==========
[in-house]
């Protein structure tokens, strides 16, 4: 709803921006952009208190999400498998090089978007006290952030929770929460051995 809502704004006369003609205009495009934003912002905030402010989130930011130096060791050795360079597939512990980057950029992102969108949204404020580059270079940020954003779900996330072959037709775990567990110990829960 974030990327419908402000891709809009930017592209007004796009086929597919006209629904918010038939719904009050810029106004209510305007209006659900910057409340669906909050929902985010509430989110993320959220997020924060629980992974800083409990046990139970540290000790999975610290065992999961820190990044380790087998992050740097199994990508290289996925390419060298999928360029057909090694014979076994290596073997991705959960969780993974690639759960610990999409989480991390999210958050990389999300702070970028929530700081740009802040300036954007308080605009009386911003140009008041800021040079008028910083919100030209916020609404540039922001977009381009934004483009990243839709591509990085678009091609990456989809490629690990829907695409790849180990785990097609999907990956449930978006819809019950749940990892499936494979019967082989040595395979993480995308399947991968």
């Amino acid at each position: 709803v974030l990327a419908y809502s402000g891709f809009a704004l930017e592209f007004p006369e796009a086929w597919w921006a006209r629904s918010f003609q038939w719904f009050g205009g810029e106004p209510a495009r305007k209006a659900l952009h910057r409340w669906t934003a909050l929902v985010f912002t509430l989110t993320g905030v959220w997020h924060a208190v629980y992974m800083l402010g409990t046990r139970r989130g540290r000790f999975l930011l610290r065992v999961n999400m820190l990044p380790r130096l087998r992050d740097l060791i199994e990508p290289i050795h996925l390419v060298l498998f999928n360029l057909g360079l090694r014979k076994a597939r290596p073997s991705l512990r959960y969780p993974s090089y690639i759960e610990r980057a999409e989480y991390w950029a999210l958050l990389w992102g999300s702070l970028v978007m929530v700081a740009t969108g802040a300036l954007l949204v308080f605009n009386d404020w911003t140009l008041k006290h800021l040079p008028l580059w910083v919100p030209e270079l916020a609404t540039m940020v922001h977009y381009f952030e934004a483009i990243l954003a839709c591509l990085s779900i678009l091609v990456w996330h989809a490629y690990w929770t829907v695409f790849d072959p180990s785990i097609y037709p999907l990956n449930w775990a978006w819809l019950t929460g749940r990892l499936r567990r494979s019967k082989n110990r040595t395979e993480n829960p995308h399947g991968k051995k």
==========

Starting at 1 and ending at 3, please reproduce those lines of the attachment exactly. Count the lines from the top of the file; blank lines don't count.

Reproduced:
[in-house]
């Protein structure tokens, strides 16, 4: 709803921006952009208190999400498998090089978007006290952030929770929460051995 809502704004006369003609205009495009934003912002905030402010989130930011130096060791050795360079597939512990980057950029992102969108949204404020580059270079940020954003779900996330072959037709775990567990110990829960 974030990327419908402000891709809009930017592209007004796009086929597919006209629904918010038939719904009050810029106004209510305007209006659900910057409340669906909050929902985010509430989110993320959220997020924060629980992974800083409990046990139970540290000790999975610290065992999961820190990044380790087998992050740097199994990508290289996925390419060298999928360029057909090694014979076994290596073997991705959960969780993974690639759960610990999409989480991390999210958050990389999300702070970028929530700081740009802040300036954007308080605009009386911003140009008041800021040079008028910083919100030209916020609404540039922001977009381009934004483009990243839709591509990085678009091609990456989809490629690990829907695409790849180990785990097609999907990956449930978006819809019950749940990892499936494979019967082989040595395979993480995308399947991968």
């Amino acid at each position: 709803v974030l990327a419908y809502s402000g891709f809009a704004l930017e592209f007004p006369e796009a086929w597919w921006a006209r629904s918010f003609q038939w719904f009050g205009g810029e106004p209510a495009r305007k209006a659900l952009h910057r409340w669906t934003a909050l929902v985010f912002t509430l989110t993320g905030v959220w997020h924060a208190v629980y992974m800083l402010g409990t046990r139970r989130g540290r000790f999975l930011l610290r065992v999961n999400m820190l990044p380790r130096l087998r992050d740097l060791i199994e990508p290289i050795h996925l390419v060298l498998f999928n360029l057909g360079l090694r014979k076994a597939r290596p073997s991705l512990r959960y969780p993974s090089y690639i759960e610990r980057a999409e989480y991390w950029a999210l958050l990389w992102g999300s702070l970028v978007m929530v700081a740009t969108g802040a300036l954007l949204v308080f605009n009386d404020w911003t140009l008041k006290h800021l040079p008028l580059w910083v919100p030209e270079l916020a609404t540039m940020v922001h977009y381009f952030e934004a483009i990243l954003a839709c591509l990085s779900i678009l091609v990456w996330h989809a490629y690990w929770t829907v695409f790849d072959p180990s785990i097609y037709p999907l990956n449930w775990a978006w819809l019950t929460g749940r990892l499936r567990r494979s019967k082989n110990r040595t395979e993480n829960p995308h399947g991968k051995k």